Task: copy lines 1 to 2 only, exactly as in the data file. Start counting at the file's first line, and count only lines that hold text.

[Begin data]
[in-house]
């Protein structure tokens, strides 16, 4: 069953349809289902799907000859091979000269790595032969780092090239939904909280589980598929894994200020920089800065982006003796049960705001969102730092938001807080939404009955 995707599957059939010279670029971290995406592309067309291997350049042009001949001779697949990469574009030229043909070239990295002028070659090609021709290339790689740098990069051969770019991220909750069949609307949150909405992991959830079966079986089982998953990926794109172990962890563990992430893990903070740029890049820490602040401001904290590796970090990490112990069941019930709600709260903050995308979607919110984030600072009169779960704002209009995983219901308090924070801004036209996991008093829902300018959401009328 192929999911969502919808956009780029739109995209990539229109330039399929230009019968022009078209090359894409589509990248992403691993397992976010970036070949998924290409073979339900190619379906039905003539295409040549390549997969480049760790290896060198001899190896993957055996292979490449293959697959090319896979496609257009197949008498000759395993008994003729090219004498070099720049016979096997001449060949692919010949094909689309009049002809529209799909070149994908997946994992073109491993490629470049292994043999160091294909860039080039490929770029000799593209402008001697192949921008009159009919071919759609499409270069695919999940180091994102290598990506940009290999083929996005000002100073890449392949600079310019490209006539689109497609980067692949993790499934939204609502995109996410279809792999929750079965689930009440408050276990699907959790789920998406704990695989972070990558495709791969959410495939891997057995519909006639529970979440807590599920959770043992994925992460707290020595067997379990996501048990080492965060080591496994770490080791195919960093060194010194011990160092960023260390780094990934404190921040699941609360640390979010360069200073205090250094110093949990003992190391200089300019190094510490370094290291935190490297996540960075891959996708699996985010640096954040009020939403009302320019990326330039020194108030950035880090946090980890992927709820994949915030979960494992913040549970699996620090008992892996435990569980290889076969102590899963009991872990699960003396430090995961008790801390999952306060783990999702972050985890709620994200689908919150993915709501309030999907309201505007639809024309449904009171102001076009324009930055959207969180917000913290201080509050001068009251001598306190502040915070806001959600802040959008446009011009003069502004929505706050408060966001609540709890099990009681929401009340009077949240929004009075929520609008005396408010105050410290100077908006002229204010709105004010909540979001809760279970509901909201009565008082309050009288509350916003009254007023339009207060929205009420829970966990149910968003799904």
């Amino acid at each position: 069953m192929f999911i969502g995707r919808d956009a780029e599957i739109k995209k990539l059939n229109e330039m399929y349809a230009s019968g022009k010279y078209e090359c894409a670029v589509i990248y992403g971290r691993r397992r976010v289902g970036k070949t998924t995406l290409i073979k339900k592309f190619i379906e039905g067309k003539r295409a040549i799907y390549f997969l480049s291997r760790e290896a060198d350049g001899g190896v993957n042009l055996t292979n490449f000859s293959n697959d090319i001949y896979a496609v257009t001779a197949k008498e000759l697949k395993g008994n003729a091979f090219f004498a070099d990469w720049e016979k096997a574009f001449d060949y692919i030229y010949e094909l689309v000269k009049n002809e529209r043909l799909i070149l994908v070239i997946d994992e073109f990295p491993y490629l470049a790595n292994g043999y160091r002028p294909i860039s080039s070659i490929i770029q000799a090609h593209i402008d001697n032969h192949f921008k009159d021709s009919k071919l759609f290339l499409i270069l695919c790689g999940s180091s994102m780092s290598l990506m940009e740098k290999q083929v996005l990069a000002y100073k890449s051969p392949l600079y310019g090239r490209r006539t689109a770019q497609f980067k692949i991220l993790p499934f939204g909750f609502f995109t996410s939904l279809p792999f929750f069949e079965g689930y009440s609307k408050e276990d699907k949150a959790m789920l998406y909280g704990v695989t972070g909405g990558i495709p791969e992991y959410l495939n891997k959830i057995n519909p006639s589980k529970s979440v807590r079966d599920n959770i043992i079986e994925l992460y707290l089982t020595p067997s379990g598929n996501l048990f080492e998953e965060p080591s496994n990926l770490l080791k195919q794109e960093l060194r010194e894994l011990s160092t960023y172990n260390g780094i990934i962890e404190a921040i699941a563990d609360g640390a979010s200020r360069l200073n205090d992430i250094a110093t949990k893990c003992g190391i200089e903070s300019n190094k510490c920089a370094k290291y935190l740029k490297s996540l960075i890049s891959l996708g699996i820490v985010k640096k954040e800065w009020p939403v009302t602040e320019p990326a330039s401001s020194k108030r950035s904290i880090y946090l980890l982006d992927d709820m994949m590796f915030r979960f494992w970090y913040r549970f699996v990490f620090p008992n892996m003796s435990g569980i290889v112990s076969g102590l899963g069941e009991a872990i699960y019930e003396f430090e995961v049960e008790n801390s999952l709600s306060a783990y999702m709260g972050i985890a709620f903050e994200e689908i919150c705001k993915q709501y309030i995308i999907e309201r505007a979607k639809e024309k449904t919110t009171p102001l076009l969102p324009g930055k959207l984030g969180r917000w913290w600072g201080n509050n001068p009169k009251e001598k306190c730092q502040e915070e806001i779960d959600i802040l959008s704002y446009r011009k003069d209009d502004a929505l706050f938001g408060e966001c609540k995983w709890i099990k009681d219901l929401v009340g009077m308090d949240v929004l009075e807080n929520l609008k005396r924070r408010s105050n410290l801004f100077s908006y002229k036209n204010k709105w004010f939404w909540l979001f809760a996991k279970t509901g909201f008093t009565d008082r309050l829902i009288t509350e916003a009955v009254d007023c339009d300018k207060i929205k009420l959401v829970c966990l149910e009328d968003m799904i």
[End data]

[in-house]
């Protein structure tokens, strides 16, 4: 069953349809289902799907000859091979000269790595032969780092090239939904909280589980598929894994200020920089800065982006003796049960705001969102730092938001807080939404009955 995707599957059939010279670029971290995406592309067309291997350049042009001949001779697949990469574009030229043909070239990295002028070659090609021709290339790689740098990069051969770019991220909750069949609307949150909405992991959830079966079986089982998953990926794109172990962890563990992430893990903070740029890049820490602040401001904290590796970090990490112990069941019930709600709260903050995308979607919110984030600072009169779960704002209009995983219901308090924070801004036209996991008093829902300018959401009328 192929999911969502919808956009780029739109995209990539229109330039399929230009019968022009078209090359894409589509990248992403691993397992976010970036070949998924290409073979339900190619379906039905003539295409040549390549997969480049760790290896060198001899190896993957055996292979490449293959697959090319896979496609257009197949008498000759395993008994003729090219004498070099720049016979096997001449060949692919010949094909689309009049002809529209799909070149994908997946994992073109491993490629470049292994043999160091294909860039080039490929770029000799593209402008001697192949921008009159009919071919759609499409270069695919999940180091994102290598990506940009290999083929996005000002100073890449392949600079310019490209006539689109497609980067692949993790499934939204609502995109996410279809792999929750079965689930009440408050276990699907959790789920998406704990695989972070990558495709791969959410495939891997057995519909006639529970979440807590599920959770043992994925992460707290020595067997379990996501048990080492965060080591496994770490080791195919960093060194010194011990160092960023260390780094990934404190921040699941609360640390979010360069200073205090250094110093949990003992190391200089300019190094510490370094290291935190490297996540960075891959996708699996985010640096954040009020939403009302320019990326330039020194108030950035880090946090980890992927709820994949915030979960494992913040549970699996620090008992892996435990569980290889076969102590899963009991872990699960003396430090995961008790801390999952306060783990999702972050985890709620994200689908919150993915709501309030999907309201505007639809024309449904009171102001076009324009930055959207969180917000913290201080509050001068009251001598306190502040915070806001959600802040959008446009011009003069502004929505706050408060966001609540709890099990009681929401009340009077949240929004009075929520609008005396408010105050410290100077908006002229204010709105004010909540979001809760279970509901909201009565008082309050009288509350916003009254007023339009207060929205009420829970966990149910968003799904």